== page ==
• Can you think of any verses that apply to this?
  • What would you like to say to the Lord?
  • What do you think you should say to your teacher?
  • What do you think a good consequence should be?

Some might call this a corrective conversation, but it was unlike any post-call-from-school conversation that I’d ever had with one of my kids. And here’s the amazing part. It was even more effective than if I had done what I usually do and answered all of those questions instead of asking them! My child was quickly remorseful, wrote a letter to the teacher, and chose a fitting punishment–all without any correction from me. And without me even raising my voice, pounding my fist, or jabbing my finger at Bible verses.

The Voice of the Spirit

Friends, sometimes in parenting–and also in other relationships–we do so much talking that we talk over the voice of God. The Bible says that Adam took the fruit after listening to the voice of his wife. And Abraham took Hagar as a second wife after listening to the voice of his wife. (Gen. 3:17 and Gen. 12:2). Both times a man was listening to the correction of his wife, rather than listening to the correct voice: that of God’s.

Here’s what we need to remember: The voice of the Spirit is far more effective than our voice. He is far more able to correct our children and others of sin than we are.

Questions to Ask Before Correcting: 

So here are some questions to ask before allowing yourself to correct someone during the Five C Challenge:

  • Does she already know what I’m going to say?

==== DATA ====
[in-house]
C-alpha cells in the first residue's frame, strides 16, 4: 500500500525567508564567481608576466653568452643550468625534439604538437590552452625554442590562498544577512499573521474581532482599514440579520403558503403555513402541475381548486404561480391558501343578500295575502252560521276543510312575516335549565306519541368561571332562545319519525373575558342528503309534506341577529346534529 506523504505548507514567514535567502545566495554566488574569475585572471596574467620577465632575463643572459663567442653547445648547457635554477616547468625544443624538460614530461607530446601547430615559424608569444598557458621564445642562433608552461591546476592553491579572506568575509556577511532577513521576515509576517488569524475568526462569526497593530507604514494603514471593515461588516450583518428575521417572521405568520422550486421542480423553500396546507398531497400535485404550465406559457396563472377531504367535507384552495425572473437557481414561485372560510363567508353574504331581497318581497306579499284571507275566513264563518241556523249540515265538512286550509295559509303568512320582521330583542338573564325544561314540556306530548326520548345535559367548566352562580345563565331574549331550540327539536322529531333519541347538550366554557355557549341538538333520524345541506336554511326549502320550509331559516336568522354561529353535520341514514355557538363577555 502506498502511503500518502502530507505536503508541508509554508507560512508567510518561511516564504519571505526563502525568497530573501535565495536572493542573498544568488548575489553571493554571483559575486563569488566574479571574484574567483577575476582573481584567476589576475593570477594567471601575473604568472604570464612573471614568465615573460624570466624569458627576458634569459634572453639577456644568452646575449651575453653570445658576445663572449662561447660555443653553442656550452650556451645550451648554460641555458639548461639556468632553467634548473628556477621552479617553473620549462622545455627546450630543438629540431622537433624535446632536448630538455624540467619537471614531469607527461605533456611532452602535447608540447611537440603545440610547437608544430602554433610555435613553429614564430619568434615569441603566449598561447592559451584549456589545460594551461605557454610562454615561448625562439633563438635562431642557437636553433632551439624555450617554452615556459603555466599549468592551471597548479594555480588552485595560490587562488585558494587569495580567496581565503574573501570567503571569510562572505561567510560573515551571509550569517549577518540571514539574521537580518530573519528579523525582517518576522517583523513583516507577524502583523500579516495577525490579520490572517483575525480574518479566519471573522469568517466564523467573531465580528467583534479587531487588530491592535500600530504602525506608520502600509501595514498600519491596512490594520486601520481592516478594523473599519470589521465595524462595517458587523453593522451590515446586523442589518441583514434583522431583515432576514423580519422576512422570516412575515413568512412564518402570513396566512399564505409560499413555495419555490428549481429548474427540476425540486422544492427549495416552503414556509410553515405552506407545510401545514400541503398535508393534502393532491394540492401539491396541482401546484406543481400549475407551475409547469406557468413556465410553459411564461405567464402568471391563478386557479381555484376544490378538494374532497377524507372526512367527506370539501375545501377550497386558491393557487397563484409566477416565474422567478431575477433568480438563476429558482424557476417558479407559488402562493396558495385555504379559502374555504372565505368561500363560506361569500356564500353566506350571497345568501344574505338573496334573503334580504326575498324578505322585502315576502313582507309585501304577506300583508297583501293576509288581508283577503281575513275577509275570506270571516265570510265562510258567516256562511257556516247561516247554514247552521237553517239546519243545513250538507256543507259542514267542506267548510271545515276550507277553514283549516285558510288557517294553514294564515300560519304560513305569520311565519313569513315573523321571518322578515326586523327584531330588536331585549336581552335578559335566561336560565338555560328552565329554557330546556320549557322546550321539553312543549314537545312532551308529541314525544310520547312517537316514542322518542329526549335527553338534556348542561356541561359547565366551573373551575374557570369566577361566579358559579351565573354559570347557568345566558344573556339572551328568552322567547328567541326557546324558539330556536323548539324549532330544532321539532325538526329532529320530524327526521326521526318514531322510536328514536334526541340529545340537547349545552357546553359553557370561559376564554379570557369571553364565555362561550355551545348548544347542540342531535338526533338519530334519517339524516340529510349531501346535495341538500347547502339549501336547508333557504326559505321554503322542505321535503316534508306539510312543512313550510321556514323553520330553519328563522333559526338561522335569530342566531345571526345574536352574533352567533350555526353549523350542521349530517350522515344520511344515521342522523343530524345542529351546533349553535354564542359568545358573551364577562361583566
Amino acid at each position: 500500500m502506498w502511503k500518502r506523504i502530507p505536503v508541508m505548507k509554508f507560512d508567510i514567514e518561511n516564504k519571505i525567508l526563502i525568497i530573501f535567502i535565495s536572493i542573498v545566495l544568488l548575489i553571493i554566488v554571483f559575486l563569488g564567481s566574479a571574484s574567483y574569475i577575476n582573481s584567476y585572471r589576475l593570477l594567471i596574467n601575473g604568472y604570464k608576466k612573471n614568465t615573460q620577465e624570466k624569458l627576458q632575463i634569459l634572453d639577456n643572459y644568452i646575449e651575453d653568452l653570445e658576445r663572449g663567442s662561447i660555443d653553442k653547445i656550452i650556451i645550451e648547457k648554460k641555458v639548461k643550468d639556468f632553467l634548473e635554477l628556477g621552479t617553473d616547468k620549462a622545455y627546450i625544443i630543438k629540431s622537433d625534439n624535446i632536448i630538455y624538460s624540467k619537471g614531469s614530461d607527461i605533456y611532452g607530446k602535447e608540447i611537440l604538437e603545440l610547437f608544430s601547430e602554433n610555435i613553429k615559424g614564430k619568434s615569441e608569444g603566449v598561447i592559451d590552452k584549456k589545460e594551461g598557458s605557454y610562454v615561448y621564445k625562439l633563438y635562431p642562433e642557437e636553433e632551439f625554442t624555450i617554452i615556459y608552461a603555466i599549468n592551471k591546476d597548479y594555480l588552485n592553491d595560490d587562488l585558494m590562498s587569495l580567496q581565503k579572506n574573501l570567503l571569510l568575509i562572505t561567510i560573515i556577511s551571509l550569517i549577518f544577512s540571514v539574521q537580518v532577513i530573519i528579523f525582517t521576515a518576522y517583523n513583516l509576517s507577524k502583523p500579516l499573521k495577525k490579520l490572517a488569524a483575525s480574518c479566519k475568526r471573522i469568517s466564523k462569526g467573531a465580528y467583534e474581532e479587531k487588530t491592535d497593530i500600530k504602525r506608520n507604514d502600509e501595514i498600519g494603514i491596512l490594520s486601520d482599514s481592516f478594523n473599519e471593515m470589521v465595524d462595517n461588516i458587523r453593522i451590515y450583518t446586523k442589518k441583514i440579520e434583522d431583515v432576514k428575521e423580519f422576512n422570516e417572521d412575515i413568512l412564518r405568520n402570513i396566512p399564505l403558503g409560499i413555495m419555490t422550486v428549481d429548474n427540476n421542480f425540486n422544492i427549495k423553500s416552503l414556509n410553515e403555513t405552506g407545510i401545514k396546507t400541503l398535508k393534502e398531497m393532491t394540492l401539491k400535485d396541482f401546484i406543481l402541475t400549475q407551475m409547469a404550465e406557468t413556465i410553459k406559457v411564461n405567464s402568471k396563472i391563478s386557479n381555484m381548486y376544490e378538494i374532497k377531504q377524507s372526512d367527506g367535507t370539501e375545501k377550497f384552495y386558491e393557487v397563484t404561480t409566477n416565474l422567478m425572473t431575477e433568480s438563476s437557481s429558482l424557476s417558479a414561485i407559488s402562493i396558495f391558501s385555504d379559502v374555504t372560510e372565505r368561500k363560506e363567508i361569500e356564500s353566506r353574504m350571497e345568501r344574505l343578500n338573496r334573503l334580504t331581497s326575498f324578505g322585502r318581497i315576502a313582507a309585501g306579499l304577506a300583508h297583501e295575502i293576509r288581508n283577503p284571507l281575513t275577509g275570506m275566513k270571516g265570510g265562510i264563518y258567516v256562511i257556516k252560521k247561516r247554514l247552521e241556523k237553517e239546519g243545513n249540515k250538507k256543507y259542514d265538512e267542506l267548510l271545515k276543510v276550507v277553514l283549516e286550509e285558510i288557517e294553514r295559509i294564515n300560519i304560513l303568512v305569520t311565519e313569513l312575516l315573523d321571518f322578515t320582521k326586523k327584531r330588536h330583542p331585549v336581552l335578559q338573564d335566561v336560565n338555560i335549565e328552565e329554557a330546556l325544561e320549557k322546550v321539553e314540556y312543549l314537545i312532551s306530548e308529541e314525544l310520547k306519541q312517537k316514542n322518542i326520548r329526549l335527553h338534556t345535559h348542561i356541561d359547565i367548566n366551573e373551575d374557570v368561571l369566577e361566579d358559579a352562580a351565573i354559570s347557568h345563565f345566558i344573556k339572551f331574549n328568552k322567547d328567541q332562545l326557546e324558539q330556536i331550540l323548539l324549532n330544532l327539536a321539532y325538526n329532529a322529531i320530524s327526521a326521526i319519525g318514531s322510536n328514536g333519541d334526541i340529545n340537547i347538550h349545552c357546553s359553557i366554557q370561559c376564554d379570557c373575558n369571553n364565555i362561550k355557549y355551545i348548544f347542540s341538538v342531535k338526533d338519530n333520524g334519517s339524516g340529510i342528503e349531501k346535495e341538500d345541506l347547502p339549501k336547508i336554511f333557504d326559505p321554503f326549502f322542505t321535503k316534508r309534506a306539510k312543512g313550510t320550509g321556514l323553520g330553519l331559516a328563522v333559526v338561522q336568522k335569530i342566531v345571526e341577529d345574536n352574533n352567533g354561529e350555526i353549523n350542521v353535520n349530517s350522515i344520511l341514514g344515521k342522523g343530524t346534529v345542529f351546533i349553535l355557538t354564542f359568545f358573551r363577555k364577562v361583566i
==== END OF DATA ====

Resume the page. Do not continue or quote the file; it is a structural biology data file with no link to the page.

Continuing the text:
• Could I back this correction up with a Bible verse?
  • Have I given this person opportunity to hear from the Holy Spirit?
  • Is my heart filled with love and kindness toward this person?
  • Or am I correcting out of a desire for control?

Christmas should be a joyful and expectant time, as we reflect on all God has done for the world by sending Jesus into it. But too often we turn Jesus’ birth into a celebration that’s all about us.

Surrendering My Red Pen

Just yesterday, my son was down playing the piano instead of doing the chores I had asked him to. Ordinarily I would have broken into a robust expression of rapid-fire correction statements. But instead, I chose to go and listen to him finish his song (he loves it when I take the time to listen), then I asked him to share his plan for the afternoon with me. Yes the question was gently corrective, but it was kind and gracious. He not only got right to work on the things I had asked him to do; he plopped down on the couch next to me afterward and we had a fun banter about something silly.

I’m realizing that moments like those only happen when I lay down my red pen. Now, of course there’s balance. If I was a mom who never corrected and only had the fun banter with her kids, I’d have to do more correcting to create balance. But Control Girls like me often have no problem dishing out corrections, especially at Christmas.

Lord, help us to be quiet long enough to listen for your voice, rather than always using our own. May we be women who gently lead others to You, rather than trying to correct in your place. Lord Jesus, we believe that you alone are in control. Help our words to reflect this! 

Jesus, as we celebrate your birthday, help us to be women who use healing words, not harsh, critical ones. May we be women who use our influence to encourage those we love, not cut them down. Lord Jesus, we believe that You alone are in control. Help our words to reflect this! 


Are you taking the Five C Challenge? Sign up HERE so you don’t miss any posts.

Are you driven to measure up?

Is comparison bringing you down?

 Get my heart-steadying Comparison Girl reminders,

including screen savers, prayer cards, story templates & more.  

Great! Check your email (or spam).

Pin It on Pinterest

Share This
jQuery(function ($) { //open toggle on button click $('a.open-toggle').on('click', function(event){ $('#toggle3.et_pb_toggle_2 .et_pb_toggle_title').click(); }); });